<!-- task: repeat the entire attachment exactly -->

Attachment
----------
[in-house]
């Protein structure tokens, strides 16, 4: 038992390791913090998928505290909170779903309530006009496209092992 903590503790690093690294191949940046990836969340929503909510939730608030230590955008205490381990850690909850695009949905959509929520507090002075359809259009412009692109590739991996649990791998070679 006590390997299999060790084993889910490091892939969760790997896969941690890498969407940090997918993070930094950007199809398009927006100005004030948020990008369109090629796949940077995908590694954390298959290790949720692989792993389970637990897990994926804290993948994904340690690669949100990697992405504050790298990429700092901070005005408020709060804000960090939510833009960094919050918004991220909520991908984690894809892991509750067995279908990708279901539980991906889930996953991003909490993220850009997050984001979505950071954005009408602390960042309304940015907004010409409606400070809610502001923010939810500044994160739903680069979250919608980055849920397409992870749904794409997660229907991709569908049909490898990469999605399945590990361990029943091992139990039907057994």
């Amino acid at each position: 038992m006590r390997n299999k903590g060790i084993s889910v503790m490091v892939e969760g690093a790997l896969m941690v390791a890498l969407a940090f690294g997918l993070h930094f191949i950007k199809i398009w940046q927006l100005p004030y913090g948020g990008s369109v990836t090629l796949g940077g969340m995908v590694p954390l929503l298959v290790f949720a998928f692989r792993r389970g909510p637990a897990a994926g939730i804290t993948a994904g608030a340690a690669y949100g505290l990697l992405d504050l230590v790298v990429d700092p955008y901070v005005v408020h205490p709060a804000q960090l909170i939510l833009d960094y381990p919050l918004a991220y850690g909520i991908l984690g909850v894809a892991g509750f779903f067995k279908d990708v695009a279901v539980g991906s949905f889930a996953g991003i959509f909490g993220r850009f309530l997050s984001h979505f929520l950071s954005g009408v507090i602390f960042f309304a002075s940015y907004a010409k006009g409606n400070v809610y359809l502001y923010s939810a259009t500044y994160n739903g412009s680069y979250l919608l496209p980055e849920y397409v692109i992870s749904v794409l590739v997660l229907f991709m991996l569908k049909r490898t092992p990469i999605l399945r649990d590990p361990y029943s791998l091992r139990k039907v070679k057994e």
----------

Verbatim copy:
[in-house]
């Protein structure tokens, strides 16, 4: 038992390791913090998928505290909170779903309530006009496209092992 903590503790690093690294191949940046990836969340929503909510939730608030230590955008205490381990850690909850695009949905959509929520507090002075359809259009412009692109590739991996649990791998070679 006590390997299999060790084993889910490091892939969760790997896969941690890498969407940090997918993070930094950007199809398009927006100005004030948020990008369109090629796949940077995908590694954390298959290790949720692989792993389970637990897990994926804290993948994904340690690669949100990697992405504050790298990429700092901070005005408020709060804000960090939510833009960094919050918004991220909520991908984690894809892991509750067995279908990708279901539980991906889930996953991003909490993220850009997050984001979505950071954005009408602390960042309304940015907004010409409606400070809610502001923010939810500044994160739903680069979250919608980055849920397409992870749904794409997660229907991709569908049909490898990469999605399945590990361990029943091992139990039907057994």
């Amino acid at each position: 038992m006590r390997n299999k903590g060790i084993s889910v503790m490091v892939e969760g690093a790997l896969m941690v390791a890498l969407a940090f690294g997918l993070h930094f191949i950007k199809i398009w940046q927006l100005p004030y913090g948020g990008s369109v990836t090629l796949g940077g969340m995908v590694p954390l929503l298959v290790f949720a998928f692989r792993r389970g909510p637990a897990a994926g939730i804290t993948a994904g608030a340690a690669y949100g505290l990697l992405d504050l230590v790298v990429d700092p955008y901070v005005v408020h205490p709060a804000q960090l909170i939510l833009d960094y381990p919050l918004a991220y850690g909520i991908l984690g909850v894809a892991g509750f779903f067995k279908d990708v695009a279901v539980g991906s949905f889930a996953g991003i959509f909490g993220r850009f309530l997050s984001h979505f929520l950071s954005g009408v507090i602390f960042f309304a002075s940015y907004a010409k006009g409606n400070v809610y359809l502001y923010s939810a259009t500044y994160n739903g412009s680069y979250l919608l496209p980055e849920y397409v692109i992870s749904v794409l590739v997660l229907f991709m991996l569908k049909r490898t092992p990469i999605l399945r649990d590990p361990y029943s791998l091992r139990k039907v070679k057994e």